Norwalk community comes together for annual Smart Walk, raising awareness for learning differences

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CREDITS: Smart Kids with Learning Disabilities Organization

NORWALK, Conn. (WTNH)– Smart Kids with Learning Disabilities Organization raised over $26K at its third annual Smart Walkin Norwalk on Sunday, Oct. 3.

Over 200 parents, children, and community members participated in the annual walk at Westport’s Sherwood Island State Park. This event raised awareness and celebrated children who have learning differences.

“Today is about celebrating the strengths of children who in the eyes of many have a disability, but have found ways to overcome their differences and gone on to succeed,” said Chris Bogart, board chair of Smart Kids with Learning Disabilities Organization.

The main objective of the annual walk is for the community to understand that learning disabilities are not deficits in intelligence, but deficits in performance. And if children had that support, students can maximize their potential and may go on to accomplish more.

CREDITS: Smart Kids with Learning Disabilities Organization

The money that was raised during the event will be used to help children with learning and attention differences reach their full potential by inspiring and educating their parents.

“From a parents’ perspective, when you come to an event like this and you meet educators, administrators, and you met with the individual students, you realize that there’s an enormous amount of comfort in knowing that you’re not alone,” said Robert Tudisco, parent and disability rights attorney for Barger and Gaines.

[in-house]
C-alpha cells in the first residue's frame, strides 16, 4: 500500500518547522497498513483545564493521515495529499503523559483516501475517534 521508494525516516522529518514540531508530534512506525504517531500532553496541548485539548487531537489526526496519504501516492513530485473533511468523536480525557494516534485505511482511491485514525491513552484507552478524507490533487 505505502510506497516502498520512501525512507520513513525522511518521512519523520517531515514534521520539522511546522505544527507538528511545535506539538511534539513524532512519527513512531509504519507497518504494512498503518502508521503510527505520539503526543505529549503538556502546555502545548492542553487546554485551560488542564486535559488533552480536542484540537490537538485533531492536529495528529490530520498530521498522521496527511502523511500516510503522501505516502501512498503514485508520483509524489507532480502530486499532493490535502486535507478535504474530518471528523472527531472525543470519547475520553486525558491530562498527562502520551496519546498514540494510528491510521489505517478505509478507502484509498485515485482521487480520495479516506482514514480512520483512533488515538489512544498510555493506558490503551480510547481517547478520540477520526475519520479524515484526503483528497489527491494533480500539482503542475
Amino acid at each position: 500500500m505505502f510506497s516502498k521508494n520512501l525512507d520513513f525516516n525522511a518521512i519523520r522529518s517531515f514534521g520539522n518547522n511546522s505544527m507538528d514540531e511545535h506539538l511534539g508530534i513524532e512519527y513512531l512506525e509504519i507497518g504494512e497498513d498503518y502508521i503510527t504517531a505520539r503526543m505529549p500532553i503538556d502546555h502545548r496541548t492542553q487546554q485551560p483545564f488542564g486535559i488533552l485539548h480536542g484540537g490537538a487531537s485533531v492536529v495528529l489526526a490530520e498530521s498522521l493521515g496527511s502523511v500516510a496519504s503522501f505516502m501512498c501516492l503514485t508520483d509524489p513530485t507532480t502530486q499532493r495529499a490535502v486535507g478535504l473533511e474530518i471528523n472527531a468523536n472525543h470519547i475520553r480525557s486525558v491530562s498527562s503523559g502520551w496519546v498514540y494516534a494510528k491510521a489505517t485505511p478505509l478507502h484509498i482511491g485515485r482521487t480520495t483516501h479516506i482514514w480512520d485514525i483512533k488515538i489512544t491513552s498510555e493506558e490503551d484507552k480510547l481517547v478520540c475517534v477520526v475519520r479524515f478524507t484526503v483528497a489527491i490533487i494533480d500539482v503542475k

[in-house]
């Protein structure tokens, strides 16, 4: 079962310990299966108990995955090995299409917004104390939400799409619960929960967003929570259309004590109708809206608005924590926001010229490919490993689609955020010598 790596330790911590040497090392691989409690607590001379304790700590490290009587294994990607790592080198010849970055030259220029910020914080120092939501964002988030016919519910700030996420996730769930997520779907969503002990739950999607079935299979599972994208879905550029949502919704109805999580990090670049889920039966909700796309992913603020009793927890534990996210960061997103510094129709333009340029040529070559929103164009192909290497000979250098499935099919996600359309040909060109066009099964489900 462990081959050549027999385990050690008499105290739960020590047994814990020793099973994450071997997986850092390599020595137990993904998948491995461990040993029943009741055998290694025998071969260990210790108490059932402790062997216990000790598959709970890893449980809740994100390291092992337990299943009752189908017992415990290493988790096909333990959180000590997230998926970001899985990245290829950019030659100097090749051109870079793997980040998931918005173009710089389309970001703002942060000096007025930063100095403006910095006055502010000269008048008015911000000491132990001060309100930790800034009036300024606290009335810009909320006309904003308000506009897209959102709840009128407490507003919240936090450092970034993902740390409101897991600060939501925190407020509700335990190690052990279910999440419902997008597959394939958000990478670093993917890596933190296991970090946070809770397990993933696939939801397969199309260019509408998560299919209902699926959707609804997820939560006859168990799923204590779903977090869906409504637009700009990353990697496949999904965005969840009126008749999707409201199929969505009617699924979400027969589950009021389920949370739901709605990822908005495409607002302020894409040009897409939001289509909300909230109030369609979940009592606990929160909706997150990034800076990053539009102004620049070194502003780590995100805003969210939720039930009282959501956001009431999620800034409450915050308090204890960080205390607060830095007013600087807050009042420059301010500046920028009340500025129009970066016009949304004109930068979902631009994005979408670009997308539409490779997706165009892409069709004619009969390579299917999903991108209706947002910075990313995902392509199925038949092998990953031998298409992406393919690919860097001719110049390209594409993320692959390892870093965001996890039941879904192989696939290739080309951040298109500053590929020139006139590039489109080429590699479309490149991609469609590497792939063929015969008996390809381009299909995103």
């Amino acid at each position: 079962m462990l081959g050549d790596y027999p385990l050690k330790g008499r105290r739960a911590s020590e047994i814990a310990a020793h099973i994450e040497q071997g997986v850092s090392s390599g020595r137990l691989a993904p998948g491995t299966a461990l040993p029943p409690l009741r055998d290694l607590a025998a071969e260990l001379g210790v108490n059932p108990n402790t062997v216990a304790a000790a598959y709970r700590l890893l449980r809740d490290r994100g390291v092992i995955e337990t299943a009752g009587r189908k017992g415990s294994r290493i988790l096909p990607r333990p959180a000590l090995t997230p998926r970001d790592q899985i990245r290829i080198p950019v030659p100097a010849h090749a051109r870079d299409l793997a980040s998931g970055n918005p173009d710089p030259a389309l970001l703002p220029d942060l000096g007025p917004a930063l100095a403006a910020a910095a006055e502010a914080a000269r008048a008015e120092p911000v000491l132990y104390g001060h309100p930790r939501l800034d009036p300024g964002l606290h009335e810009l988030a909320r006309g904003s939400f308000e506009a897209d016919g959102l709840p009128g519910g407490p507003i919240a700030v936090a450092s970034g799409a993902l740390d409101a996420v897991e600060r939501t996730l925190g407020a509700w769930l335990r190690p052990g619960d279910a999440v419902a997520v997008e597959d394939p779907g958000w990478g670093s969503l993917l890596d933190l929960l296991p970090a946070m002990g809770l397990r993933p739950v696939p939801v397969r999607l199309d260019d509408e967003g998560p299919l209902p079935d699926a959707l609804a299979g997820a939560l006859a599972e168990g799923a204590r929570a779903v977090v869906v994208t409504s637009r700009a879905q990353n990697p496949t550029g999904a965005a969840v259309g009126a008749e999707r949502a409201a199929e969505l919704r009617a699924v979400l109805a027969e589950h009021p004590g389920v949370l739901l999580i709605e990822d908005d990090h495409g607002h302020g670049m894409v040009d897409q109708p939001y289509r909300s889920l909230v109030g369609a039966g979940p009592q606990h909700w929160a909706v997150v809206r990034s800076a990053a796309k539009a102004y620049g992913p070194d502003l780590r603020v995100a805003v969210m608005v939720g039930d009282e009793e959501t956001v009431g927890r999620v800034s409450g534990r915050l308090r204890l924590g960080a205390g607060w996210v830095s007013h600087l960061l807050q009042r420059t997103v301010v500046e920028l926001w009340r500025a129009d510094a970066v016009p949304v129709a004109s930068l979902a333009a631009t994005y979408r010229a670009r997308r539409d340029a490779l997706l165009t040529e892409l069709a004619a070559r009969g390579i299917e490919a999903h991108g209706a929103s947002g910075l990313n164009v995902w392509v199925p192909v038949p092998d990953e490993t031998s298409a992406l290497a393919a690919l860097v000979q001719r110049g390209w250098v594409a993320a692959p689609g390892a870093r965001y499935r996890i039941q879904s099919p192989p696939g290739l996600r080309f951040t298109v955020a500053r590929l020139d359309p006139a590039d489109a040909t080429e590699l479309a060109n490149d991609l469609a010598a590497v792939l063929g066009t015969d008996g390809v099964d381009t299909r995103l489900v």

Smart Kids with Learning Disabilities Organization offer educational and youth mentoring programs, parent networking support, and extensive digital resources for families.

“The work they do is so very important because part of helping children is educating adults. People develop differently and when you can identify someone early on that might have a disability, you can start putting together the resources that child may need,” said Norwalk Mayor Rilling.

Keynote speaker Ashley Raymond says having dyslexia and the battle to learn to read provided gifts. The Western Connecticut State University student shared that pretending to read in elementary school sparked her love for performing.

“We are grateful to our supporters, volunteer, and sponsors who helped to make this event such a success,” said Jane Ross, Executive Director of Smart Kids with Learning Disabilities, INC.” Today was an important opportunity for families to understand that they are part of a community that is to be celebrated.”

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